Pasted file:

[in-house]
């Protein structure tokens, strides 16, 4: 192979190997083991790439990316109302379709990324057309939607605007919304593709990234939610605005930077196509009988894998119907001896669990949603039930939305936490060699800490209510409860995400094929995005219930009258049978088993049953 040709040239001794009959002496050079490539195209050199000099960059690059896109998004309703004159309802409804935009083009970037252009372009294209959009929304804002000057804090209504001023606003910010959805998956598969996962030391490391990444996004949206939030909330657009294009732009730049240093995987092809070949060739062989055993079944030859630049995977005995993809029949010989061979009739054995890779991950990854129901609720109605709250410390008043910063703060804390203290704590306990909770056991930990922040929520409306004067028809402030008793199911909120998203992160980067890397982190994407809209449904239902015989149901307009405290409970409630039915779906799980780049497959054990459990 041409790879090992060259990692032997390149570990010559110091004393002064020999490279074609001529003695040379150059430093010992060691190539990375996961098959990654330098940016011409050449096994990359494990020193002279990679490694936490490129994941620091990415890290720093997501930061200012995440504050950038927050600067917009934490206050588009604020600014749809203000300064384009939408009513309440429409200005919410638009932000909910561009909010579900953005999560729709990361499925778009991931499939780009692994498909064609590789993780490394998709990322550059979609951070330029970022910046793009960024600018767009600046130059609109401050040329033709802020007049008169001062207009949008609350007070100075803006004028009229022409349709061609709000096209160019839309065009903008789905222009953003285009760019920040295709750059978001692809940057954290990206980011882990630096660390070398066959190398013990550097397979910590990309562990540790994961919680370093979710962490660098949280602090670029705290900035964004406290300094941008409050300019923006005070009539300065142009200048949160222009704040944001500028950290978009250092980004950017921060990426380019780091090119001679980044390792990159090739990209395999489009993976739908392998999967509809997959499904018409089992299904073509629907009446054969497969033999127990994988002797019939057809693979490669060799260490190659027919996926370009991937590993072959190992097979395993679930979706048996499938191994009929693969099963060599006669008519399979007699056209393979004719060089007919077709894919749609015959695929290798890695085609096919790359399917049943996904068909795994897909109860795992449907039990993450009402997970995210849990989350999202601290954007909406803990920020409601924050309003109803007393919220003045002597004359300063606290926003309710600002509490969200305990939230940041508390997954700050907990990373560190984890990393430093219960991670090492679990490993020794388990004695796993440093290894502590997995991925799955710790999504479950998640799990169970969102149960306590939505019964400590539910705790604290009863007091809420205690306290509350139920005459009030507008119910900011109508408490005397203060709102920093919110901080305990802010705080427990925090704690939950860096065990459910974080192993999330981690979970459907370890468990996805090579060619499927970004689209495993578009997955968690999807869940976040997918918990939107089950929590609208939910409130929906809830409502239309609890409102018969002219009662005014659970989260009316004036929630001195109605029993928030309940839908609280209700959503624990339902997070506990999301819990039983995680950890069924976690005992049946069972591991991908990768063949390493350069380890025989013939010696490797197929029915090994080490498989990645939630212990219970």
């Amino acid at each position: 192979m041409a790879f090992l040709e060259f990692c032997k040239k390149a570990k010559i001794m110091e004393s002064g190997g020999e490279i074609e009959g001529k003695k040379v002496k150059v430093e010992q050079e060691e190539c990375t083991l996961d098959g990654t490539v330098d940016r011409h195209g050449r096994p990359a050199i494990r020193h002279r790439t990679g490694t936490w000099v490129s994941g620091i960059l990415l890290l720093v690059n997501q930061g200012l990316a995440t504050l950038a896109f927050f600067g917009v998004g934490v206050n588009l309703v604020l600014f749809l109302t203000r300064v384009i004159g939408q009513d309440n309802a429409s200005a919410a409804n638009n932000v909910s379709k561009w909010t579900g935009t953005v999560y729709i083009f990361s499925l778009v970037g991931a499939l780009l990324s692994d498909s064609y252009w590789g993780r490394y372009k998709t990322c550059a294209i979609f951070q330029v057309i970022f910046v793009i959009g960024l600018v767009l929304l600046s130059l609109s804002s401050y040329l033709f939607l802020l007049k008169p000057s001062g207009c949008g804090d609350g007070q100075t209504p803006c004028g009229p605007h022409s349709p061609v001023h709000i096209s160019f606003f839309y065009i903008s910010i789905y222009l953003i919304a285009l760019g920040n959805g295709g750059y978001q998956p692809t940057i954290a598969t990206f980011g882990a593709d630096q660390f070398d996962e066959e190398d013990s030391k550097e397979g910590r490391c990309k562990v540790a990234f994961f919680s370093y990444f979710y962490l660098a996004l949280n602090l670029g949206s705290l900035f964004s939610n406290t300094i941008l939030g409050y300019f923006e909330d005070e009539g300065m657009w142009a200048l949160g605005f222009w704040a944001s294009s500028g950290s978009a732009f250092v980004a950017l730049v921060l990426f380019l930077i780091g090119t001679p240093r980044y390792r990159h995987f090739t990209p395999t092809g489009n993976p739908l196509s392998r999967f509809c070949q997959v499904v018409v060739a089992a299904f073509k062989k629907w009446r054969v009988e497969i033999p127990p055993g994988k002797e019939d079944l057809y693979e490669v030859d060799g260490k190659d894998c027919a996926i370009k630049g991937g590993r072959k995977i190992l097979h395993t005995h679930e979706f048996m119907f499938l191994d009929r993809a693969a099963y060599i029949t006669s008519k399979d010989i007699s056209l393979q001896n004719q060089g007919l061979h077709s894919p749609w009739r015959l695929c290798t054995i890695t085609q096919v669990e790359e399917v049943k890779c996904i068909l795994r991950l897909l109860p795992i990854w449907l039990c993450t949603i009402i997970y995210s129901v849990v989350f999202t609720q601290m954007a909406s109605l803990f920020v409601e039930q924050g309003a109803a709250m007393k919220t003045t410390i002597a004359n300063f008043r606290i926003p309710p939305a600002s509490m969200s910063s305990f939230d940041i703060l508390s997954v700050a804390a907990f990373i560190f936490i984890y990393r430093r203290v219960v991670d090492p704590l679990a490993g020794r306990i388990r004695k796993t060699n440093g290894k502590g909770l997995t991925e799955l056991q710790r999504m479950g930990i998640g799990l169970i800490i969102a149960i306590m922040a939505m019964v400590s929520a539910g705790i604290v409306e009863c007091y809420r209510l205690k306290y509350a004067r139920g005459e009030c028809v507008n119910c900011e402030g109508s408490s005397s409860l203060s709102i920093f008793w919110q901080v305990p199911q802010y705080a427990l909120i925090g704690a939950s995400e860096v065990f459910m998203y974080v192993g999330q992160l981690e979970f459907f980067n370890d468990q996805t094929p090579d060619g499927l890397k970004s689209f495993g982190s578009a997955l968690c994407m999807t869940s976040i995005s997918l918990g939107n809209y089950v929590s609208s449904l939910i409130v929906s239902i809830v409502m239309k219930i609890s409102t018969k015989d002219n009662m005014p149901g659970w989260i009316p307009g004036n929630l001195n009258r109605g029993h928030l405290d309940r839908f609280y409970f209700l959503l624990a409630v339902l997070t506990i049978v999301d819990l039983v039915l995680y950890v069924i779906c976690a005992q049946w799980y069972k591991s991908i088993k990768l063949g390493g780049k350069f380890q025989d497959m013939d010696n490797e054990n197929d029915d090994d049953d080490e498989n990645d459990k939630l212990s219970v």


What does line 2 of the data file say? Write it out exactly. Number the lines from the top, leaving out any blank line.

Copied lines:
């Protein structure tokens, strides 16, 4: 192979190997083991790439990316109302379709990324057309939607605007919304593709990234939610605005930077196509009988894998119907001896669990949603039930939305936490060699800490209510409860995400094929995005219930009258049978088993049953 040709040239001794009959002496050079490539195209050199000099960059690059896109998004309703004159309802409804935009083009970037252009372009294209959009929304804002000057804090209504001023606003910010959805998956598969996962030391490391990444996004949206939030909330657009294009732009730049240093995987092809070949060739062989055993079944030859630049995977005995993809029949010989061979009739054995890779991950990854129901609720109605709250410390008043910063703060804390203290704590306990909770056991930990922040929520409306004067028809402030008793199911909120998203992160980067890397982190994407809209449904239902015989149901307009405290409970409630039915779906799980780049497959054990459990 041409790879090992060259990692032997390149570990010559110091004393002064020999490279074609001529003695040379150059430093010992060691190539990375996961098959990654330098940016011409050449096994990359494990020193002279990679490694936490490129994941620091990415890290720093997501930061200012995440504050950038927050600067917009934490206050588009604020600014749809203000300064384009939408009513309440429409200005919410638009932000909910561009909010579900953005999560729709990361499925778009991931499939780009692994498909064609590789993780490394998709990322550059979609951070330029970022910046793009960024600018767009600046130059609109401050040329033709802020007049008169001062207009949008609350007070100075803006004028009229022409349709061609709000096209160019839309065009903008789905222009953003285009760019920040295709750059978001692809940057954290990206980011882990630096660390070398066959190398013990550097397979910590990309562990540790994961919680370093979710962490660098949280602090670029705290900035964004406290300094941008409050300019923006005070009539300065142009200048949160222009704040944001500028950290978009250092980004950017921060990426380019780091090119001679980044390792990159090739990209395999489009993976739908392998999967509809997959499904018409089992299904073509629907009446054969497969033999127990994988002797019939057809693979490669060799260490190659027919996926370009991937590993072959190992097979395993679930979706048996499938191994009929693969099963060599006669008519399979007699056209393979004719060089007919077709894919749609015959695929290798890695085609096919790359399917049943996904068909795994897909109860795992449907039990993450009402997970995210849990989350999202601290954007909406803990920020409601924050309003109803007393919220003045002597004359300063606290926003309710600002509490969200305990939230940041508390997954700050907990990373560190984890990393430093219960991670090492679990490993020794388990004695796993440093290894502590997995991925799955710790999504479950998640799990169970969102149960306590939505019964400590539910705790604290009863007091809420205690306290509350139920005459009030507008119910900011109508408490005397203060709102920093919110901080305990802010705080427990925090704690939950860096065990459910974080192993999330981690979970459907370890468990996805090579060619499927970004689209495993578009997955968690999807869940976040997918918990939107089950929590609208939910409130929906809830409502239309609890409102018969002219009662005014659970989260009316004036929630001195109605029993928030309940839908609280209700959503624990339902997070506990999301819990039983995680950890069924976690005992049946069972591991991908990768063949390493350069380890025989013939010696490797197929029915090994080490498989990645939630212990219970």